as creative director. The magazine is a bi-annual, conceived in Paris and written in English. Its official website mentions an upcoming café
and clothing line. Durand described the new magazine, "It is not like the old Holiday when they had millions and they'd travel for weeks and week. But the concept is the same."
The issue n°373 of Holiday Magazine
, first issue since the relaunch, was dedicated to the year 1969 and Ibiza.
The issue n°373 includes contributions from photographers Josh Olins,
Karim Sadli and Mark Peckmezian, a short novel about Ibiza by novelist Arthur Dreyfus, a story on Inez van Lamsweerde and Vinoodh Matadin
's New York loft, and the cover features a chosen fragment of Remed's painting "Leonogone". The first issue featured an essay about the history of the original Holiday Magazine
- Carl Biemiller (also children's book author)
- John Knowles, American novelist
- Ted Patrick, editor in 1948 until his death in 1964
- Harry Sions, former war correspondent
- Alfred Bester, literary editor (also novelist, screenwriter, and renowned science fiction writer of The Demolished Man and The Stars My Destination)
Notable writers and articles
Notable artists, illustrators, and photographers
- ^ a b c d e f g h i j k l m Callahan, Michael (May 2013). "The Visual and Writerly Genius of Holiday Magazine". Vanity Fair. Retrieved 2018-05-30.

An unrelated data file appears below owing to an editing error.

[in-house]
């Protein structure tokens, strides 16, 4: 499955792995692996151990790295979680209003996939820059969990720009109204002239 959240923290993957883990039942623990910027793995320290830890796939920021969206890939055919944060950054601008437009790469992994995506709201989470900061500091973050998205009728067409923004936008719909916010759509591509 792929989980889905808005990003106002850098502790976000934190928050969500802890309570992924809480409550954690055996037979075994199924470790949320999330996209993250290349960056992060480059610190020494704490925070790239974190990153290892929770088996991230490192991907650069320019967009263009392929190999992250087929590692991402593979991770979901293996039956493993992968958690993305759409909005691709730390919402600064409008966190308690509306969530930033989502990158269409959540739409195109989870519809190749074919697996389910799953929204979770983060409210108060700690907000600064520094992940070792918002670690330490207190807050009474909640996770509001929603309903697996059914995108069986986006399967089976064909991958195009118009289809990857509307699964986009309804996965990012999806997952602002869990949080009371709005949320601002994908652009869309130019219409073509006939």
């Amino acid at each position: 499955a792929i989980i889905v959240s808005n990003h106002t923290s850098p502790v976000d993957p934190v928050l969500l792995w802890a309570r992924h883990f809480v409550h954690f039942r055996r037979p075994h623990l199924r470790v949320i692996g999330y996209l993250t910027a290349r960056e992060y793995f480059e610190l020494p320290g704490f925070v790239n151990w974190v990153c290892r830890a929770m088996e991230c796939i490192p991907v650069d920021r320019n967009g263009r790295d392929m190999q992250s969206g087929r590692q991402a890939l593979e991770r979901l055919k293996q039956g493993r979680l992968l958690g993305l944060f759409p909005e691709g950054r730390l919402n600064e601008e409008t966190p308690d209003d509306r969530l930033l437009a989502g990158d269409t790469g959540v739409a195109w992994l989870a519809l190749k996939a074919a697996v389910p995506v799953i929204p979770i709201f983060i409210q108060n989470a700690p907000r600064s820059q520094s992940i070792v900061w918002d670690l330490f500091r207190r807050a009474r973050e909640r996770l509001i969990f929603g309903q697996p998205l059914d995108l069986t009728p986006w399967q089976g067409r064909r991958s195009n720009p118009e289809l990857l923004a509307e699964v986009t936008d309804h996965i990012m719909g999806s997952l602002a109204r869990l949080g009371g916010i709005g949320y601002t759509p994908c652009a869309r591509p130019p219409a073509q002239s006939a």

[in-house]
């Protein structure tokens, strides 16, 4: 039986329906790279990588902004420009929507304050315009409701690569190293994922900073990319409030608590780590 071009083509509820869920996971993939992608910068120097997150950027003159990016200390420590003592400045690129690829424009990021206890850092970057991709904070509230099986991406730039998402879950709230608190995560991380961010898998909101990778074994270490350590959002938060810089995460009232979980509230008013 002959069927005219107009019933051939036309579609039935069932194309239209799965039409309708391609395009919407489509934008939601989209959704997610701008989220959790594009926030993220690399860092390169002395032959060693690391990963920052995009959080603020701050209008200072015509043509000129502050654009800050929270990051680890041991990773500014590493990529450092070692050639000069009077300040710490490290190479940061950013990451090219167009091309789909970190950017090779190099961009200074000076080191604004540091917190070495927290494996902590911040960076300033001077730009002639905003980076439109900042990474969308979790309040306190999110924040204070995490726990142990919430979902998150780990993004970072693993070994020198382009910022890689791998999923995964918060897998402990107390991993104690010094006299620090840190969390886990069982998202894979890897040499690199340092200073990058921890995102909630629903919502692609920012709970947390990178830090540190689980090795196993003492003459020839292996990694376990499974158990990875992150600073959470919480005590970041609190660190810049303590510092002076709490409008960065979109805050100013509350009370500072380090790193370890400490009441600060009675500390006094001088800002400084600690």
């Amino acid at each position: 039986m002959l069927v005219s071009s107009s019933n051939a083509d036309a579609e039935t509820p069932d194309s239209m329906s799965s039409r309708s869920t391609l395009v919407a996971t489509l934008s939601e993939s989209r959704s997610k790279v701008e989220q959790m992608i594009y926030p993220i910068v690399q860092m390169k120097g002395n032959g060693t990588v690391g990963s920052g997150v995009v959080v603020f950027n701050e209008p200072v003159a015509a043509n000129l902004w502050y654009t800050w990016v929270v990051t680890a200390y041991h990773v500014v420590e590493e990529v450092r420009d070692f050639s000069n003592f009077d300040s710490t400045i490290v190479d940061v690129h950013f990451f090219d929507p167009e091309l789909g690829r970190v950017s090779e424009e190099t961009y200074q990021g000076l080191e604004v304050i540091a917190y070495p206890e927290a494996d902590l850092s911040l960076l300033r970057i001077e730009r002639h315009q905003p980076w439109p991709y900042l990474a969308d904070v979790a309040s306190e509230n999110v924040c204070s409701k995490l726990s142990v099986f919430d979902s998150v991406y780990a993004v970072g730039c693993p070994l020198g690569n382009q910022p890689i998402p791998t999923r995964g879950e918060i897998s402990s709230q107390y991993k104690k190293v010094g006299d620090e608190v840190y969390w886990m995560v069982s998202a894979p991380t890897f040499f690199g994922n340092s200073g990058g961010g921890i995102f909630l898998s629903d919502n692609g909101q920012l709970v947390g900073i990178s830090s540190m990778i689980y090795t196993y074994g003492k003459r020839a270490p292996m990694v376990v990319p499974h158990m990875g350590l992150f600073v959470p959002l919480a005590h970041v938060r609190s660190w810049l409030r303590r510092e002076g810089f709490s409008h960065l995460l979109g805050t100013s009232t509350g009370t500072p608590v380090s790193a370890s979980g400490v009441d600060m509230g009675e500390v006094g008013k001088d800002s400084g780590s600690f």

- ^ "Ted Patrick Dies". The New York Times. 1964-03-12. ISSN 0362-4331. Retrieved 2018-05-30.
- ^ a b 1910-1999., Bowles, Paul (2010). Travels : collected writings, 1950-93. Theroux, Paul. (1st United States ed.). New York, NY: HarperCollins Publishers. ISBN 978-0062067630. OCLC 747428794.
- ^ "TED PATRICK DIES; MAGAZINE EDITOR; Man of Many Interests Built Up Holiday's Circulation". The New York Times. 1964-03-12. ISSN 0362-4331. Retrieved 2018-06-09.
- ^ "Holiday Magazine Gets New Editor". The New York Times. 1964-03-20. ISSN 0362-4331. Retrieved 2018-06-06.
- ^ a b "HARRY SIONS DIES; A BOOK EDITOR, 68; Held Little, Brown Senior Position ,Since 1965 Was War Correspondent". Retrieved 2018-06-04.
- ^ "Holiday magazine sold to Travel" The Ledger (Lakeland, Florida), July 10, 1977, p. 6B.
- ^ Holiday relaunch announcement Holiday-magazine.com
- ^ "Franck Durand re-launches famous lifestyle magazine Holiday" A Shaded View of Fashion By Diane Pernet
- ^ "Holiday Café" Holiday-magazine.com
- ^ a b Schneier, Matthew (2014-03-26). "Of Sojourns Past and Future". The New York Times. ISSN 0362-4331. Retrieved 2018-06-06.
- ^ "Holiday Magazine resurrects with a fashion vibe" Women's Wear Daily.com
- ^ "Holiday Magazine Is Here Again" Style.com
- ^ Sawyer-Lauçanno, Christopher (1999). An Invisible Spectator: A Biography of Paul Bowles. Grove Press. ISBN 9780802136008.
- ^ "Seeing North Africa through the writings of Paul Bowles". The Seattle Times. 2011-12-10. Retrieved 2018-06-03.
- ^ Kent (1990). A Life of Gwendolyn Brooks.
- ^ Denham, Robert D. (2010-12-22). Remembering Northrop Frye: Recollections by His Students and Others in the 1940s and 1950s. McFarland. p. 136. ISBN 9780786480166.
- ^ ""A JOURNEY TO MARS" by Arthur C. Clarke – March 1953". HOLIDAY. 2012-03-06. Retrieved 2018-06-10.
- ^ a b Miller, Arthur (2014-02-19). ""A Boy Grew In Brooklyn" by Arthur Miller — March 1955 issue". HOLIDAY. Retrieved 2018-06-10.
Last edited on 15 December 2020, at 16:30
Content is available under CC BY-SA 3.0
unless otherwise noted.